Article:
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Font: Digital Strip / Size: 18 pt. / Color: Black

7. Re-size the font / Re-orient the text box dimensions / Re-size the speech balloon (CTRL+T) as needed.


Curve-Tailed Speech Bubbles

1. Open your image/comic layout in Photoshop > Add a new layer for the speech bubble by clicking on the Add New Layer Posted Image icon in the LAYERS pane.

2. To draw the balloon: Select the Elliptical Marquee Tool (M) Posted Image in the Tools Palette and draw the ellipse on the specific part of the image you'd like to add your speech balloon. Follow the previous steps above to fill the balloon with white and to add the border/outline.

3. To add the text: select the Horizontal Type Tool (T) Posted Image in the Tools Palette > set in your desired font, font size, font color > and type in the text. Re-size the te
xt or balloon as needed.

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Balloon Outline (Stroke) Size: 2 px / Position: Center / Color: Black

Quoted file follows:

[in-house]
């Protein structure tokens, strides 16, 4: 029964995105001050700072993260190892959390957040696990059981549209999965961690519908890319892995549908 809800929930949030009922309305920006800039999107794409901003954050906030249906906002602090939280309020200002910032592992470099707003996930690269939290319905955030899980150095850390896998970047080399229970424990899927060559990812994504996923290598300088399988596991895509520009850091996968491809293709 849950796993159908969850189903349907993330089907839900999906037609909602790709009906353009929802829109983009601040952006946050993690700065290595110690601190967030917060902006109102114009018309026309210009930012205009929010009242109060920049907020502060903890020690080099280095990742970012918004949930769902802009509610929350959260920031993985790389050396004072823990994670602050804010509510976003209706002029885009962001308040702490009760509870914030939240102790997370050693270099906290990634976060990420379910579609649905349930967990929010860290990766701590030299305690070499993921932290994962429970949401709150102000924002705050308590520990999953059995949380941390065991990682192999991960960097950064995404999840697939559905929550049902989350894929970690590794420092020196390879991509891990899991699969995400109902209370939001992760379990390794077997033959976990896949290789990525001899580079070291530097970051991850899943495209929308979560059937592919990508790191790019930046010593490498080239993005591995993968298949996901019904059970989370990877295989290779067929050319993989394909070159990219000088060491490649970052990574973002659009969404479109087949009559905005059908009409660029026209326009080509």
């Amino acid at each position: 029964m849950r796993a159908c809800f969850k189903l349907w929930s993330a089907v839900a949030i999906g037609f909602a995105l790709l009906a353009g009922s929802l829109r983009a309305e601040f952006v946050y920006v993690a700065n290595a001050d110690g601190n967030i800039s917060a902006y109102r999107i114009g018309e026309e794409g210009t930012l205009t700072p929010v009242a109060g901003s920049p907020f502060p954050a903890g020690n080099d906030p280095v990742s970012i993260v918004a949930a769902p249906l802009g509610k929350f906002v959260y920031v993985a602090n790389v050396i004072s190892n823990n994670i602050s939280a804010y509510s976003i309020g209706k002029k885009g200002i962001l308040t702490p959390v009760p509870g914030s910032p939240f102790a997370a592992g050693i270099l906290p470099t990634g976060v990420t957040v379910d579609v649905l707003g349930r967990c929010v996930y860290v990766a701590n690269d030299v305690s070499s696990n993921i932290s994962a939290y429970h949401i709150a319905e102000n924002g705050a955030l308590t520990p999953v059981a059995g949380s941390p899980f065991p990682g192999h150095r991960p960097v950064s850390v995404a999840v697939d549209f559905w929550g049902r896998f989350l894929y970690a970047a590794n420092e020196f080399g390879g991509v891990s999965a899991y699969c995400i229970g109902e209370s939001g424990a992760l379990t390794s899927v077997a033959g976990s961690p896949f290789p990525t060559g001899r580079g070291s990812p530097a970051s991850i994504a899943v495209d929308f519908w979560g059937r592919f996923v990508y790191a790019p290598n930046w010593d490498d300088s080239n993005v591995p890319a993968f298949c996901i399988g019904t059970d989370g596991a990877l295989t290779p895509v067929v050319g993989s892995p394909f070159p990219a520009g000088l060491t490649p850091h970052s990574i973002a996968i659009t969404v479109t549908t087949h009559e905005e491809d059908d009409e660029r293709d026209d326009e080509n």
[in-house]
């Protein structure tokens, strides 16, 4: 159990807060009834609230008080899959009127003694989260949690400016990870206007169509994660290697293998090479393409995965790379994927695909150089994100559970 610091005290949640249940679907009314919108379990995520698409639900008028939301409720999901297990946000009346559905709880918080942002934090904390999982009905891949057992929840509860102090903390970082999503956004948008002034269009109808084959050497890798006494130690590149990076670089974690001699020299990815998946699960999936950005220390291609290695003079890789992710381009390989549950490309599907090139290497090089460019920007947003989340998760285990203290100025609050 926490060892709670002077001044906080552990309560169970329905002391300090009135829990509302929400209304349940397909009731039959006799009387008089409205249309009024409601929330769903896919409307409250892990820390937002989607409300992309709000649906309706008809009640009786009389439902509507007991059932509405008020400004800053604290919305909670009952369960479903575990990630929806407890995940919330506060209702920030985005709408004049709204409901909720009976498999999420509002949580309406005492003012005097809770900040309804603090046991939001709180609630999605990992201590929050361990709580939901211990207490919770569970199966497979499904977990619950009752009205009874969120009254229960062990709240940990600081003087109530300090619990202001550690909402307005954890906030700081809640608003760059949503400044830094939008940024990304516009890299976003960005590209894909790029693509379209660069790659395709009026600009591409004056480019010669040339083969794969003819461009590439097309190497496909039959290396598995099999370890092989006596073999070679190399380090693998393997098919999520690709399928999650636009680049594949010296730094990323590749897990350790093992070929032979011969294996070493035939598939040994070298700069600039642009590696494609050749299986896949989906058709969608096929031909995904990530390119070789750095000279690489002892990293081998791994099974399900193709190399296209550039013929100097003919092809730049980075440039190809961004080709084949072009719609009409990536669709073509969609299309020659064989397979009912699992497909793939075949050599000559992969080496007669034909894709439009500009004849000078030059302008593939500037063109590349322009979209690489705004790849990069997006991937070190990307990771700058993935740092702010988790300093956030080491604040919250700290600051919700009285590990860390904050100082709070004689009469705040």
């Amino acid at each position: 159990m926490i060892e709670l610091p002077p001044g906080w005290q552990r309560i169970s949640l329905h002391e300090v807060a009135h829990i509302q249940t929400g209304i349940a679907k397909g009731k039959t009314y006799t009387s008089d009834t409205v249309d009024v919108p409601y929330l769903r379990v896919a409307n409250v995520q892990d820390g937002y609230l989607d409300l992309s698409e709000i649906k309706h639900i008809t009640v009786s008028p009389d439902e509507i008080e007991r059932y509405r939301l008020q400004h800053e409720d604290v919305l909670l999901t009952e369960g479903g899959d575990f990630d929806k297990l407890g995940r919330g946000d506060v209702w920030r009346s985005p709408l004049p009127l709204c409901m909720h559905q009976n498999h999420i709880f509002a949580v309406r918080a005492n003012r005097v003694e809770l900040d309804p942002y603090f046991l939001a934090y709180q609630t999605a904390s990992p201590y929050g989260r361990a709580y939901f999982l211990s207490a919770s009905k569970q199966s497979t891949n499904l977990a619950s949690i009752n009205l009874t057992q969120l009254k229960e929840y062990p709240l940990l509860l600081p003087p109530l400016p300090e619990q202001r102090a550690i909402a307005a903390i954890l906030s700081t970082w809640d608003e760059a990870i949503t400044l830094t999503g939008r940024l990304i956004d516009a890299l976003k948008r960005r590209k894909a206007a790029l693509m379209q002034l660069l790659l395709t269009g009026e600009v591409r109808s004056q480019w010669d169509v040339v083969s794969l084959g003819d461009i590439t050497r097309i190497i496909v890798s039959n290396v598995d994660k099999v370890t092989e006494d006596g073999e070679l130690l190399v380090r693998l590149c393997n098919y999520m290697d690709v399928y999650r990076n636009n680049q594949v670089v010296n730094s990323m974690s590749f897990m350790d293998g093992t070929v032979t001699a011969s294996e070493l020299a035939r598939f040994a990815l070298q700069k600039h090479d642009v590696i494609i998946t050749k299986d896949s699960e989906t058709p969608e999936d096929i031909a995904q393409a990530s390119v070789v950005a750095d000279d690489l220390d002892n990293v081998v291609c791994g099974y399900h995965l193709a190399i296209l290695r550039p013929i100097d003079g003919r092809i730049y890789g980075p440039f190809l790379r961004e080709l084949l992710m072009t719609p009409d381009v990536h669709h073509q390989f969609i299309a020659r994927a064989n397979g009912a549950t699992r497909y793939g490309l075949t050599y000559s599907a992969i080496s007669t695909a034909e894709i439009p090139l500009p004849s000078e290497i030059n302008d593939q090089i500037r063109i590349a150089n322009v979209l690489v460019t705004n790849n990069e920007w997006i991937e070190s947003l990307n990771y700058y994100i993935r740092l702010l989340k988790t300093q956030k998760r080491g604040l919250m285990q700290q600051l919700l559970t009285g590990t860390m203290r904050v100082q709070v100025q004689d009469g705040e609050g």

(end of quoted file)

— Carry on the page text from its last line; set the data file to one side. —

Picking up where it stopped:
4. To draw the tail: Go back to the balloon layer > Select the Pen Tool (P) Posted Image in the Tools Palette > click the Paths icon Posted Image in the Pen Toolbar above > create a triangle overlapping the balloon with just three clicks of the mouse.


5. To make the curved tail: Select the Convert Point Tool (P) Posted Image in the Tools Palette (in the submenu of the Pen Tool) > click one of the points inside the balloon and drag the cursor to get your desired curve > do the same for the other point inside the balloon > DO NOT click on the point outside the balloon.

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Steps #4 (left) and #5 (right)

6. Right-click on the area within the curved tail > Select "Make Selection" > Click OK > Press Alt+Del to fill the tail with white and add the corresponding border.

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Lightning-Tailed
Speech Bubbles (Radio/Broadcast Balloons)

1. Open your image/comic layout in Photoshop. Create a regular speech bubble by following the standard procedure above (Steps #1-7).

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2. Select the Balloon Layer > select the Rectangular Marquee Tool (M) Posted Image on the Tools Palette > make a rectangle selection covering the bottom two-thirds of the tail of the speech balloon.

3. Select the Move Tool (V) Posted Image on the Tools Palette > press the right or left arrow keys to move your selection.
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4. Repeat Steps #2-3 to the lower section of the tail to get another "lightning bolt layer".
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Connected Speech Bubbles